Everything You Need to Know About Health Insurance


Understanding health insurance is important to ensure that you know exactly what fees you must pay for out-of-pocket and which ones your insurance provider will cover. Learning some basic vocabulary for health insurance costs and types of plans will help you decide on the right plan for you.If you’re confused by health insurance terminology, you’re not alone. According to Dan Mangan, contributor to CNBC, only four percent of Americans surveyed were able to correctly define the terms co-pay, deductible, co-insurance and out-of-pocket maximum. Understanding health insurance is important to ensure that you know exactly what fees you must pay for out-of-pocket and which ones your insurance provider will cover. Learning some basic vocabulary for health insurance costs and types of plans will help you decide on the right plan for you.

Premium

According to Cathy Pareto, contributor to Investopedia.com, your deductible is simply the monthly amount you pay for health insurance. Each plan and insurance provider charges a different premium, so it’s definitely worth comparing premiums among insurance carriers before choosing one, as Lacie Glover with Nerdwallet.com advises. Your premium will also vary depending on which state you live in, your age and how many family members are included on your healthcare coverage.

Deductible

Even if you have insurance, this does not mean that the carrier will pay for 100 percent of your medical expenses. Your “deductible” refers to a specific amount you must pay yourself before your provider will start paying a percentage of your bills. It’s important to note that your monthly premium doesn’t go toward paying the deductible.

Co-insurance

This term indicates the percentage of a medical bill that you must pay once you have paid the deductible amount. For example, if you opt for a health insurance plan that provides 60 percent co-insurance, the carrier will pay 60 percent of each medical bill you receive once you have paid the deductible amount. If you have a PPO plan, you will most likely have co-insurance. For the best co-insurance deals, make sure to opt for an in-network provider since insurance carriers favor these doctors rather than out-of-network ones.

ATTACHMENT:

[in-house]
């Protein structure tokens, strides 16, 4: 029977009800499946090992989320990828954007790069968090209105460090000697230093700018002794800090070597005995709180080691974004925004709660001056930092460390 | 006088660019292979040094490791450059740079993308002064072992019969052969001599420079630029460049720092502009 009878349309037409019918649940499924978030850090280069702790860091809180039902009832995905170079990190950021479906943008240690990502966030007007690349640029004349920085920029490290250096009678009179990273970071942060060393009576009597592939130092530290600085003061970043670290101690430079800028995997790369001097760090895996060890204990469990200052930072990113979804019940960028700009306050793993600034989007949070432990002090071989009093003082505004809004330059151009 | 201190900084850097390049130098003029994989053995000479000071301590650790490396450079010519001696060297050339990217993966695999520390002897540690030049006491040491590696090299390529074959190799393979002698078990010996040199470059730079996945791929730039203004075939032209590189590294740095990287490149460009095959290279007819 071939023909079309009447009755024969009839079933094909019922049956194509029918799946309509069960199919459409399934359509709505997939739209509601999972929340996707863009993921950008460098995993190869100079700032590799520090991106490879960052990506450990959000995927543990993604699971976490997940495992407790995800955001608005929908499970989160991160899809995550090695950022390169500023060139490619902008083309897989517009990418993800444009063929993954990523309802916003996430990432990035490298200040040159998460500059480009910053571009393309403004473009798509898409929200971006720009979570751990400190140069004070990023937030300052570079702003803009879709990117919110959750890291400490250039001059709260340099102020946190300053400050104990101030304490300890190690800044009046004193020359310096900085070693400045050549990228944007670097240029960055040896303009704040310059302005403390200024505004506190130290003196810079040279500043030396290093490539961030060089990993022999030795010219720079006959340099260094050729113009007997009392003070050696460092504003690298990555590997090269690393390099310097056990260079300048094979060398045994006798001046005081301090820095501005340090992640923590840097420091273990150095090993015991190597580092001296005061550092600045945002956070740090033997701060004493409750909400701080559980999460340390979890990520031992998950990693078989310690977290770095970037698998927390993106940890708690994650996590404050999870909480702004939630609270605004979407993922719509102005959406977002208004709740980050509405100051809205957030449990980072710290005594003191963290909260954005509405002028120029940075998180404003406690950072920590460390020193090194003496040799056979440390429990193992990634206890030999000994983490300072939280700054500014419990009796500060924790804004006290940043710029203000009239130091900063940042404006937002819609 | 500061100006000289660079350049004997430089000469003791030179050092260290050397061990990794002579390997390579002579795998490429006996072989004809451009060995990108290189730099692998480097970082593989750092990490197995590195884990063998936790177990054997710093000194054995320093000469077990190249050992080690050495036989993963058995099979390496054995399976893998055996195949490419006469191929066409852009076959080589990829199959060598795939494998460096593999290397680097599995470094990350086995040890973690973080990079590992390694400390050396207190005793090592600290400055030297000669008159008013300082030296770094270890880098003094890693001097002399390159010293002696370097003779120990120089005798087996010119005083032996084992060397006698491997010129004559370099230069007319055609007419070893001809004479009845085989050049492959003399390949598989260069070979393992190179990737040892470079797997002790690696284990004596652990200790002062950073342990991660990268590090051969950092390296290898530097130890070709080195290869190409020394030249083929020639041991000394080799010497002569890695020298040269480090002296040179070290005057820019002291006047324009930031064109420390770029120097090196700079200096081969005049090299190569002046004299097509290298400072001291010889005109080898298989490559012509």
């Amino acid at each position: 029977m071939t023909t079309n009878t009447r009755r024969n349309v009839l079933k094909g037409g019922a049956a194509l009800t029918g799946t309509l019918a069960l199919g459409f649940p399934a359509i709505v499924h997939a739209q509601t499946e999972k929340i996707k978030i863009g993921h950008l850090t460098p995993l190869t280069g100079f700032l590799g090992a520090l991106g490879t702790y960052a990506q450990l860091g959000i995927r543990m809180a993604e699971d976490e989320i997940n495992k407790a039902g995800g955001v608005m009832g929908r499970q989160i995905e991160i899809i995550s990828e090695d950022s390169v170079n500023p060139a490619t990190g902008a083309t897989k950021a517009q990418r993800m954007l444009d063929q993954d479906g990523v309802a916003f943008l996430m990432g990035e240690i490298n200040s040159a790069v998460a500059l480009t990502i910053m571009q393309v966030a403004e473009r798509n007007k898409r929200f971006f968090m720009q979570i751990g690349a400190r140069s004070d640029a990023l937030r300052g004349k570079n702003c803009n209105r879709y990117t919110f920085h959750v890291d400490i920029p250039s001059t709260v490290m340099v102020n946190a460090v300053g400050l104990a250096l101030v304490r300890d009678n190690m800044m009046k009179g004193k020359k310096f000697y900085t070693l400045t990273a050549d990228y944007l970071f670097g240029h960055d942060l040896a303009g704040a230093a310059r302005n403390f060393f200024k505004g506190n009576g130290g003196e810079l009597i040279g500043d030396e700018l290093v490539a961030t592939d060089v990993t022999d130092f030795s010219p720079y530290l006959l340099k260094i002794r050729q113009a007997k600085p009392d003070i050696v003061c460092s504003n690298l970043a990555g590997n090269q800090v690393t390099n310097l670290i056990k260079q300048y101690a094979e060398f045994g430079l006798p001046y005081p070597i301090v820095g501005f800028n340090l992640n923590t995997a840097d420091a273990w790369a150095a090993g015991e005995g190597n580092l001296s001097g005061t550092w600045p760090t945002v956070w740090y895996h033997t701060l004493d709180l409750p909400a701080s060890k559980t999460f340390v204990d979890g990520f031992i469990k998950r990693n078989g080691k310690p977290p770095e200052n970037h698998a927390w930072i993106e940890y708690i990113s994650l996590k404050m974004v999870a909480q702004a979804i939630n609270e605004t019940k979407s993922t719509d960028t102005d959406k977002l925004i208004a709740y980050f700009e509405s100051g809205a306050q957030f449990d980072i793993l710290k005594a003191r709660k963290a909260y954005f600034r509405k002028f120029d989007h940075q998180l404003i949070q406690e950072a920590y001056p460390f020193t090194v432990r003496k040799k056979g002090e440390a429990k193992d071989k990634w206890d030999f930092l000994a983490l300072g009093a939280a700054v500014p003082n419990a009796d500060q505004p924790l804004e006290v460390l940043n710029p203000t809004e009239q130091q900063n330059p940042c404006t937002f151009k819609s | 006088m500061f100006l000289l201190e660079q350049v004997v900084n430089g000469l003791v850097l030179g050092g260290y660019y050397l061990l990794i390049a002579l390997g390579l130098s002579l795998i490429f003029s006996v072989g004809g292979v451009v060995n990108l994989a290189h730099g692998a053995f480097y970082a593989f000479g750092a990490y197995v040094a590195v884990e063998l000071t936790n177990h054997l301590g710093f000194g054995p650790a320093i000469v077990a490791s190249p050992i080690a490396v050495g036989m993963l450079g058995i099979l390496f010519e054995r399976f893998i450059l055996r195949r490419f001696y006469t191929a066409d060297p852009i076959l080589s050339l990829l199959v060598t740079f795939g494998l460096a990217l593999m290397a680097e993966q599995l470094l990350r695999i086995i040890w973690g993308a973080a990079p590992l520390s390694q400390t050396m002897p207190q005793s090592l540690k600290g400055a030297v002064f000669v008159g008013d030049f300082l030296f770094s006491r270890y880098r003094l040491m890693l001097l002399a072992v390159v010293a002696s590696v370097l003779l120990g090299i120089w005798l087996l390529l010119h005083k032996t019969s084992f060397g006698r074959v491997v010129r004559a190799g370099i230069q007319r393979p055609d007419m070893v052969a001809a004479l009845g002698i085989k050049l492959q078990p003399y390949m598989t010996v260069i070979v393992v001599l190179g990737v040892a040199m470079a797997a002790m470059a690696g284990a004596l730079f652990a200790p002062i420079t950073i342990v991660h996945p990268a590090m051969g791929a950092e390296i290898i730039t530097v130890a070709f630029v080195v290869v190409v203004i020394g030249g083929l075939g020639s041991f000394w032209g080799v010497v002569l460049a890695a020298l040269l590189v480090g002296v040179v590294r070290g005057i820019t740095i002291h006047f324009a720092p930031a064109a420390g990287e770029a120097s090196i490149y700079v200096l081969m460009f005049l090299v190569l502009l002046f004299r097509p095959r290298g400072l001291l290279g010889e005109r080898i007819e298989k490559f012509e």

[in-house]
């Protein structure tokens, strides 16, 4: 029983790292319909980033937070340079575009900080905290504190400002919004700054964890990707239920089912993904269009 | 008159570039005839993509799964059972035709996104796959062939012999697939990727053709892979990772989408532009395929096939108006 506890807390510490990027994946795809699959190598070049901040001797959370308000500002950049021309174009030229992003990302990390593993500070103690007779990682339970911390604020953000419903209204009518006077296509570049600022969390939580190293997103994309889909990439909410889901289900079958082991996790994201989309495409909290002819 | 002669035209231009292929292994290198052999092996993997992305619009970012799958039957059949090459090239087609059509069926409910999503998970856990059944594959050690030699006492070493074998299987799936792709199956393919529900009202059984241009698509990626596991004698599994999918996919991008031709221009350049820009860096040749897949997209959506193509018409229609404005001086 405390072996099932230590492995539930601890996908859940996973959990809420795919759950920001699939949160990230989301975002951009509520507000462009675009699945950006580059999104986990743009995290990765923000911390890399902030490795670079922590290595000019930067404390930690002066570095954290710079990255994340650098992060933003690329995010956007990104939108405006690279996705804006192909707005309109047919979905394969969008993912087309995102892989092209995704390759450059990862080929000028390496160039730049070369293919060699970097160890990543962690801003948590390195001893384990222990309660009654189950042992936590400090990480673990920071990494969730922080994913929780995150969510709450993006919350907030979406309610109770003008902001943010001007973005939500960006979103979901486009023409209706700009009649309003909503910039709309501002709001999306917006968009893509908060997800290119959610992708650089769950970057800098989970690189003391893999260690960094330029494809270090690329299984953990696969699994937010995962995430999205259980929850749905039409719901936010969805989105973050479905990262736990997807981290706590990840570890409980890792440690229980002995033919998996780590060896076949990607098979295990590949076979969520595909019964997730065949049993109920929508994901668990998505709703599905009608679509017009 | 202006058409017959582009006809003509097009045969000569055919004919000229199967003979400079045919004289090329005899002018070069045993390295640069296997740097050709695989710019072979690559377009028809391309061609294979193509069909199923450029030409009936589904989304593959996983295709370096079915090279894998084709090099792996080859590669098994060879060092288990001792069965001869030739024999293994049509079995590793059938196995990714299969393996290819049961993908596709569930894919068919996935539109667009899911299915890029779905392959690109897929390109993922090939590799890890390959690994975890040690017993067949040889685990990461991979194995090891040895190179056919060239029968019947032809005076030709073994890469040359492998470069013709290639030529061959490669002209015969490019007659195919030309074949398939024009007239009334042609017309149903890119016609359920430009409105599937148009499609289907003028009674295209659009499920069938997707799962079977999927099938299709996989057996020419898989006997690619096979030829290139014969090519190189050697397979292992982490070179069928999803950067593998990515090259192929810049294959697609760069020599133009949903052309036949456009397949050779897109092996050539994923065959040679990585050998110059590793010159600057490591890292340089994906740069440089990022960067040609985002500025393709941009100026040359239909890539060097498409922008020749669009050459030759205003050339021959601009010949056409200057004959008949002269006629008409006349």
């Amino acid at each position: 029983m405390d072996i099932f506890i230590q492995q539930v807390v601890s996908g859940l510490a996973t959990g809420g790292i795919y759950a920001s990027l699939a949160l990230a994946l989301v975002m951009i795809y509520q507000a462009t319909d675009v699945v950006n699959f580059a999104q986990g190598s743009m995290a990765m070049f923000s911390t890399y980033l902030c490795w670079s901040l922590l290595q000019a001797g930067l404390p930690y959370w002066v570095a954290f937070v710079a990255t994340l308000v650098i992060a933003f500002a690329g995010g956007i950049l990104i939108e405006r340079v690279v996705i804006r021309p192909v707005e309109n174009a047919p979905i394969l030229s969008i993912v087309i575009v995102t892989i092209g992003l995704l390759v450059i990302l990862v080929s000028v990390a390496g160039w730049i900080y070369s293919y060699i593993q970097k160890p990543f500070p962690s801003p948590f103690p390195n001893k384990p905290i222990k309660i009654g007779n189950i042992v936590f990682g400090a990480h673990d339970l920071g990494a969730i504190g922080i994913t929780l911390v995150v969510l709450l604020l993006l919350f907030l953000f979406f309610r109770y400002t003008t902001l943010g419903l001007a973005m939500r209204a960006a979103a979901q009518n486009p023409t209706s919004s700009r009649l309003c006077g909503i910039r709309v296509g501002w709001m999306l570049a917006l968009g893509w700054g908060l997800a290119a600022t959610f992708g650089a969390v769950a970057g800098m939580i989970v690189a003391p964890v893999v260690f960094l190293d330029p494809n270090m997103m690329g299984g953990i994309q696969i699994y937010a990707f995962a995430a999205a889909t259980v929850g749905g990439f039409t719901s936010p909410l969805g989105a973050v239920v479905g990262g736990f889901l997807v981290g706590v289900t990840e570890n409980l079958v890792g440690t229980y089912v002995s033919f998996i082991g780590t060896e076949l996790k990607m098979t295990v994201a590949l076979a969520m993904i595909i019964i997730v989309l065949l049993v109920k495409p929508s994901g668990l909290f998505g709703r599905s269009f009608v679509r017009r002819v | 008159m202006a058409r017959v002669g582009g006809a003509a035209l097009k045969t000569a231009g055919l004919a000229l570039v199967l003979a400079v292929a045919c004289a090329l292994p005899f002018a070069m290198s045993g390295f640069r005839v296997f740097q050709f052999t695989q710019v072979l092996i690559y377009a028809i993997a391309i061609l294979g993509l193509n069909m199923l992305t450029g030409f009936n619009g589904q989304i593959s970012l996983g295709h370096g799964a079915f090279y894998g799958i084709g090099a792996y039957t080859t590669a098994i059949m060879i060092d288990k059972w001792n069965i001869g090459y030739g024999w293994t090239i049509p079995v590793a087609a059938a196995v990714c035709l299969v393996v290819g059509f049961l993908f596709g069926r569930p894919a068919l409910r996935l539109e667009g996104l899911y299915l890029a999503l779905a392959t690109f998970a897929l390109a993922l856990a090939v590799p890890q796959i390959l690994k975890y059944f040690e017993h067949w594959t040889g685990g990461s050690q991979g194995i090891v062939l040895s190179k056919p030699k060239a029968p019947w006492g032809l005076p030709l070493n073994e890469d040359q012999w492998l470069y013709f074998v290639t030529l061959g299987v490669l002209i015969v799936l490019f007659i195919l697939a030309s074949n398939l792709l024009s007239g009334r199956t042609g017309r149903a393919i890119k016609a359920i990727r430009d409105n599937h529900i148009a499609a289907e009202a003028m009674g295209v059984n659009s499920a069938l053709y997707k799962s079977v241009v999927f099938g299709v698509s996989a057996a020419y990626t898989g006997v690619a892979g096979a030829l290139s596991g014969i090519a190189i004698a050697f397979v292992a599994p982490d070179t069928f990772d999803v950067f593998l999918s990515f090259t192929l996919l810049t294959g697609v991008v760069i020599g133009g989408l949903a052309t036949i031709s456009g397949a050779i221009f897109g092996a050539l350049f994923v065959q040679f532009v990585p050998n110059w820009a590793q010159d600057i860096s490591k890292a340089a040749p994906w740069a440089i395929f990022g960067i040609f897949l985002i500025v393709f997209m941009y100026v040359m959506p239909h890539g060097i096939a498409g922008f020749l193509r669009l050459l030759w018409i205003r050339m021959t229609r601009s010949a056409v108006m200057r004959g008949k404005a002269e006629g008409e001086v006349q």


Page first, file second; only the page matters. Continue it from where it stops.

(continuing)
Co-pays

Usually associated with HMO plans, co-pays are defined as a set price you pay each time you purchase a prescription or visit a doctor. Each health insurance plan will have a different co-pay amount, so it’s worth shopping around before you select a healthcare policy.

Out-of-pocket-maximum        

Per Cathy Pareto with Investopedia.com, this term refers to the amount you can expect to pay out of your own pocket each year, before your health insurance provider pays 100 percent of your remaining bills. If you’re healthy, you most likely won’t meet the out-of-pocket-maximum, so you’ll have to pay for everything out-of-pocket. However, if you want a safeguard against medical emergencies and serious illnesses, this provision is a cost-effective choice in the long-term.

Preferred Provider Organization (PPO)

One of the benefits of a PPO plan is that you don’t need a primary care physician’s referral before you can see a specialist. If you have this type of plan, you will save more money if you visit an in-network doctor rather than an out-of-network one. However, one downfall of this plan is that the premiums are usually higher than that of an HMO plan.

Health Maintenance Organization (HMO)

If you have an HMO plan, you can expect a more affordable premium than if you had a PPO plan. There are no deductibles associated with an HMO. This plan does require you to have a primary care doctor’s referral before you can see a specialist. You will also have to clear any prescriptions and non-primary care visits with your insurance carrier.

Point-of-Service (POS)

This is a type of hybrid plan that combines HMO and PPO plan aspects. POS plans require you to pay a co-payment. There’s also a high deductible if you go to an out-of-network provider, while there is no deductible for going to an in-network provider.

Equipped with this knowledge, you can now enjoy more confidence and peace of mind next time you are faced with a medical expense.

 

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